Dear Career Coach Lisa,
Is it detrimental to my job search to publicly post my resumé on the job boards? If I do post on any of the job boards, is it better to have my information "confidential" so that if a potential employer is interested in me, they have to go through the process to send me a message?
— CM, Short Hills
This is a personal choice. I have clients who believe it is the best way to get noticed, and others who believe they would never expose themselves. There is no right answer here except the one with which you feel most comfortable. Think about the information out there on yourself. Google your name and see what comes up. This may give you a sense of how public or private you actually are.
Some clients believe posting to the top job boards enables the recruiters who have real job openings to find you and to contact you immediately. Others may not want to be able to be "found" by many recruiters and employers and prefer to control and direct their own search.
Think through your job search strategies. Are you effectively networking online and in person, engaging family, friends and acquaintances in sharing what you are seeking and offering to help them as well? Developing a strategy will help determine which job boards may be best for your search.
If you are doing a targeted job search, then using company career sites will be most useful. Many employers use their corporate websites to list job openings, solicit candidates for future opportunities, allowing you to submit even if there is not an appropriate opening at this time. These sites typically have information about the employer, articles about the company in the news, information about their corporate culture, career opportunities, benefits, and more.
If you are doing a generic search such as an entry level with core technical skills, you may want to post on the national job boards. There are numerous job listings with the ability to post your resumé if you wish. Some of the most popular ones are: CareerBuilder.com, and Monster+HotJobs.com. There are many others.
If you want to do a broad search, use a meta-search job site such as Indeed.com or Simplyhired.com. These sites pull job postings from search job sites, newspapers, associations and company career pages. You can search by title, keywords, company and location.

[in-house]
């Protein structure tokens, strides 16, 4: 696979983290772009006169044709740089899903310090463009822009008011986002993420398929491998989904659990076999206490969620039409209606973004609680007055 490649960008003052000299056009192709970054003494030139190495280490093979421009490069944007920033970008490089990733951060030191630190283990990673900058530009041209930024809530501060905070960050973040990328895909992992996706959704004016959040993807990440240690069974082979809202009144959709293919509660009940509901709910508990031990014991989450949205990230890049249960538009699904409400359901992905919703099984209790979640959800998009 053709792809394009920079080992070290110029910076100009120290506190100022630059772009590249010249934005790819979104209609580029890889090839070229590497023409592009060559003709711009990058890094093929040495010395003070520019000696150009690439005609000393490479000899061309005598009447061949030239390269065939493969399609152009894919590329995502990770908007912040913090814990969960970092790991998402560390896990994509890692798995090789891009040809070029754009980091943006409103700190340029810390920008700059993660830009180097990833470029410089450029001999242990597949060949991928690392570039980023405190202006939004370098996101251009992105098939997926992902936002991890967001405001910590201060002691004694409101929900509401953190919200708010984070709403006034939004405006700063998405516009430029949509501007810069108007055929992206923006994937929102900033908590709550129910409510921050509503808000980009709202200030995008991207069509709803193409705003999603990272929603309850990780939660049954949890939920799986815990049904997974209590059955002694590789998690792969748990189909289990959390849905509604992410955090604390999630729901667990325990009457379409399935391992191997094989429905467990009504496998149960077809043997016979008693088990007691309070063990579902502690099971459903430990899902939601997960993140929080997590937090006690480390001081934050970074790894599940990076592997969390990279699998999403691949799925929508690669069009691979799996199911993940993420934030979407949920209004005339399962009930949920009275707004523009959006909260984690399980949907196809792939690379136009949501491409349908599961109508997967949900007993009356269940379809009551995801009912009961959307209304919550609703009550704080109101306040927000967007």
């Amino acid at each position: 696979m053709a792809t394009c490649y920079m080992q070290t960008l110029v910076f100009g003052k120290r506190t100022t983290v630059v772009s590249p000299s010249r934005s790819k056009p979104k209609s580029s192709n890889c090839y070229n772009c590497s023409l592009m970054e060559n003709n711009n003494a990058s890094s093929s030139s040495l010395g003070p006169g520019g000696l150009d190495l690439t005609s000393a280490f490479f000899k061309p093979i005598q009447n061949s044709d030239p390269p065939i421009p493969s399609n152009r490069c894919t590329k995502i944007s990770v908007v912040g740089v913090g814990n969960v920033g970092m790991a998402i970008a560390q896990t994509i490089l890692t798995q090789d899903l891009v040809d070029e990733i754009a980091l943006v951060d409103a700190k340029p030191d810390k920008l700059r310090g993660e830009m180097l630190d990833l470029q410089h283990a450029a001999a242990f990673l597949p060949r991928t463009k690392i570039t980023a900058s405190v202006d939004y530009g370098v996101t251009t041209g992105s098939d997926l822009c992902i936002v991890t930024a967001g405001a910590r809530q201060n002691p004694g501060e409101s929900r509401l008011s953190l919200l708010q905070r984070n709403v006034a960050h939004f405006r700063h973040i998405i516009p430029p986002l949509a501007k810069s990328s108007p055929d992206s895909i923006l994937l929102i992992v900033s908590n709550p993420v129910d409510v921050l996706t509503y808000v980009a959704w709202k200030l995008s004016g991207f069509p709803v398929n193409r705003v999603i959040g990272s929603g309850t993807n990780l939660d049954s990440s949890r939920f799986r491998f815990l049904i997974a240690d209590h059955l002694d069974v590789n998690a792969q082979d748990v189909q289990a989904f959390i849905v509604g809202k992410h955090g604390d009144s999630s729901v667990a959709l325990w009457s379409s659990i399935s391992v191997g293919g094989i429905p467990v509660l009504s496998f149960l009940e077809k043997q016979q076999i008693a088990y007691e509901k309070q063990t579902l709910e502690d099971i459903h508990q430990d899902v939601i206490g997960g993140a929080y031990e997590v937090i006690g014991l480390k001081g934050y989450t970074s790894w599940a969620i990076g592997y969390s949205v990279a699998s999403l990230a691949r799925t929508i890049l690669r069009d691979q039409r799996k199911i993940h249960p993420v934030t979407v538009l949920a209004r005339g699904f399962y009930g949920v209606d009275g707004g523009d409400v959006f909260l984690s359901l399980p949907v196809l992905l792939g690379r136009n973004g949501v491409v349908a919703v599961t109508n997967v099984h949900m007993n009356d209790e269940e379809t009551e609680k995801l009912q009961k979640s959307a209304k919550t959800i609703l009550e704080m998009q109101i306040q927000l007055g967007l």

If you are targeting a specific industry or profession, then use the niche boards that serve your area of expertise. For example, Dice.com is for technology professionals and Mediabistro.com is for media professionals in journalism, on-line content, book publishing, TV, radio, PR, graphic design, photography, and advertising. These sites offer great insights on executive changes and information about the industries they serve.
Social media sites such as LinkedIn has an option where you can tag yourself as "looking" and available for new job opportunities and make yourself open for contact. Some groups have active discussions that can guide you on insights for the industry and some have job postings within the groups as well. This may be a great way to get introduced to an opportunity.
You can post your resumé "anonymously" to most of these boards. This option allows recruiters to view your skills and accomplishments to determine if there might be a potential match. They are able to send an email which is directed to you by the job board but the recruiter cannot see who you are. When you have posted your resumé anonymously, recruiters and employers can contact you as an anonymous candidate via the job board’s email without identifying your identity. You can respond only if interested.
The key to posting your resumé is in the use of keywords. Be sure your resumé includes industry specific words. Ensure your resumé has the keywords up front (summary section) to get picked up by the employer's keyword searches. Update your resumé on these boards often, at least weekly. Check the job board’s policies on how long your resumé will remain active. Remember your overall job search strategies. Do not allow one strategy to consume all of your time.